In a reprieve to Zee Entertainment, the National Company Law Appellate Tribunal (NCLAT) has given more time to the company and its directors to file their response to an extraordinary general meeting (EGM) sought by one of its largest shareholders, Invesco and OFI Global China Fund.
Oppenhiemer-backed Invesco, which has 18 per cent stake in Zee, has asked the company to call an EGM to remove the present MD and CEO Punit Goenka and appoint six of its nominees on the board. The Zee board has rejected the EGM requisition, leading to a court battle initiated by Invesco. The Goenka family, which owns 4 per cent stake in the company, are fighting back and have asked the Centre to investigate Invesco’s credentials.
In an order on Thursday, NCLAT said NCLT had erred in not granting reasonable time for filing a reply, which is a complete violation of NCLT rules and principles of natural justice. “Therefore, in the circumstances, we are of the opinion that reasonable and sufficient opportunity should be given to Zee or filing a reply and after hearing both the parties, the NCLT should proceed further,” the NCLAT said in an order. “The decision of the NCLAT, justifies our complete faith in the Indian judicial system. The due process of the law grants everyone an opportunity to present their case. NCLAT has taken cognizance of our plea and has reinforced the principles of natural justice, granting us a reasonable opportunity to be heard. The company will continue to take all the necessary steps that are in the best interests of all its shareholders and as per the applicable law,” a Zee spokesperson said.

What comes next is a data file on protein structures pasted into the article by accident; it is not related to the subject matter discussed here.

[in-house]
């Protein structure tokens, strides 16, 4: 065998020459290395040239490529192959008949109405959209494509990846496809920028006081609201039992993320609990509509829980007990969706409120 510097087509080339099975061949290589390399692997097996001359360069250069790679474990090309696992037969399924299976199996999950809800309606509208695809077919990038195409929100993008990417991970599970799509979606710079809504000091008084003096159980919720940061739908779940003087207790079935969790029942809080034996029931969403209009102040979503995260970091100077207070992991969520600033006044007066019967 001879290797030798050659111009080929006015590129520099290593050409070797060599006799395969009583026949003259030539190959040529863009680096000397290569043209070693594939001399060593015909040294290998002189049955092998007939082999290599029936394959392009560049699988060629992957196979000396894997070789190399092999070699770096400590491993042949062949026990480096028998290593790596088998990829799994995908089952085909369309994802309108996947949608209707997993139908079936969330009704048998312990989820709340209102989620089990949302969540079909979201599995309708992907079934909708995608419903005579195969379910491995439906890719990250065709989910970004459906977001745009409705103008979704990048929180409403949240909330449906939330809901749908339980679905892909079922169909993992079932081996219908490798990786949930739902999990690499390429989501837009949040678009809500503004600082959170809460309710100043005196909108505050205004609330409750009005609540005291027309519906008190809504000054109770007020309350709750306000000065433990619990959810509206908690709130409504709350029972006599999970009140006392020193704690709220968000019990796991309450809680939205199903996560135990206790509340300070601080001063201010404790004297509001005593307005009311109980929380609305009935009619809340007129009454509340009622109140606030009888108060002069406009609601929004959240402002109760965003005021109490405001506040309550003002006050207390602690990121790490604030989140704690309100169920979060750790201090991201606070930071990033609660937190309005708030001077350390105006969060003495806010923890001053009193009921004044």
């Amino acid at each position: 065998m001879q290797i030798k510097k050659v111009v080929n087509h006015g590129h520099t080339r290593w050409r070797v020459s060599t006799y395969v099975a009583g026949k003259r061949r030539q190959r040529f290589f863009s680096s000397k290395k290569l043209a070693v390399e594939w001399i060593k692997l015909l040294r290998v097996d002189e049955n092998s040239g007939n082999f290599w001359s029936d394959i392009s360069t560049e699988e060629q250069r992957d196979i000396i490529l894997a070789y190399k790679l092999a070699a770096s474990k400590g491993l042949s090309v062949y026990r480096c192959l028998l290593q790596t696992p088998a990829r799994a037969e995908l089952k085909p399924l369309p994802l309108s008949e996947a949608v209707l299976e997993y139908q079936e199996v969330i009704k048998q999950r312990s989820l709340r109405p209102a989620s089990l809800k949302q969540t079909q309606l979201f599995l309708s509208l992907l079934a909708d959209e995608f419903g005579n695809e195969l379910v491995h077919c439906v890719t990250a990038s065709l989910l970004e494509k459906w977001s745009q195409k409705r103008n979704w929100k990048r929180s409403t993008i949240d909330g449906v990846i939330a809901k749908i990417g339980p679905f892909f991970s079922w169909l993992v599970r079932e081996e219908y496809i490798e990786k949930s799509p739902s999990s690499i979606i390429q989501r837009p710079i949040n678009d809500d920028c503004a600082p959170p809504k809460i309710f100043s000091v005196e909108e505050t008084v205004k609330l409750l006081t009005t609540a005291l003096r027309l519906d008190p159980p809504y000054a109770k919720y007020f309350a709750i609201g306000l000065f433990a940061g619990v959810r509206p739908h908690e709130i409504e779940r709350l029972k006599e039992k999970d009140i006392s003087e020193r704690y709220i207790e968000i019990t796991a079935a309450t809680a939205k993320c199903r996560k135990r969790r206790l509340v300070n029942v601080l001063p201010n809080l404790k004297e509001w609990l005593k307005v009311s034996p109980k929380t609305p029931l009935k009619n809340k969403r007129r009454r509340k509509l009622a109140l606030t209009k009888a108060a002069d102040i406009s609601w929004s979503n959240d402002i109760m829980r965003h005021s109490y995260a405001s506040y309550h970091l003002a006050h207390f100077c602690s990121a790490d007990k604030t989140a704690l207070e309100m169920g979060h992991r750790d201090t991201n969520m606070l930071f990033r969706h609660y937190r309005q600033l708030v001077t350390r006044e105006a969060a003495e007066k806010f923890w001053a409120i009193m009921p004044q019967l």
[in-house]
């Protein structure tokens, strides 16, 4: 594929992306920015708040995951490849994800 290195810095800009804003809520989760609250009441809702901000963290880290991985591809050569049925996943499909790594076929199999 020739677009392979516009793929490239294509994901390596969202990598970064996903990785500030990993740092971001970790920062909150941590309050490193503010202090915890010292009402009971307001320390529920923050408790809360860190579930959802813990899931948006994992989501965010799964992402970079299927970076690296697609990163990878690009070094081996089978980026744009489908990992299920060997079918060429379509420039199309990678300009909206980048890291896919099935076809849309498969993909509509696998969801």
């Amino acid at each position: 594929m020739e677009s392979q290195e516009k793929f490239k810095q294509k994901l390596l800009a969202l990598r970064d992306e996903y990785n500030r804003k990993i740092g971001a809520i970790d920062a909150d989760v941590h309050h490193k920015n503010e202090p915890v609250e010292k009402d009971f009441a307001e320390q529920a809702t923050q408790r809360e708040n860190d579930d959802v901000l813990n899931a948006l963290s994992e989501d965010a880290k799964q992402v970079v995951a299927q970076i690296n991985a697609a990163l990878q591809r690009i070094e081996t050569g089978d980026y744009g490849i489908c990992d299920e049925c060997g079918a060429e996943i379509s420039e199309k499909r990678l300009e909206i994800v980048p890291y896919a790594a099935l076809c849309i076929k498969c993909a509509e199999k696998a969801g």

The Mumbai bench of NCLT on Tuesday gave very limited time till October 7 to Zee to file its reply to Invesco’s application, asking the tribunal to direct the company to hold an extraordinary general meeting (EGM).
Zee had argued that it should be given enough time to reply to the application because it was under the impression that the arguments put forth by Invesco were for an ad-interim relief and not for the final disposal of the matter.
But, the NCLT had said the matter of the dispute is simple — whether the EGM requisition is valid or not and it cannot give Zee “weeks and weeks” for filing its reply.
Zee argued in NCLAT on Thursday that under Section 100 of the Companies Act, the time limit to the Zee board to call the meeting is three months despite the three-month time, its request for reasonable and sufficient opportunity was not acceded to by the NCLT.
Further, despite several requests from Zee and its board to grant sufficient and reasonable time to file a reply/counter to Invesco petition, the NCLT only granted time till October 7 to Zee to file their replies and even listed the company petition for hearing. This, the NCLAT felt, was not right.
The NCLT will hear the matter on Friday. Business Standard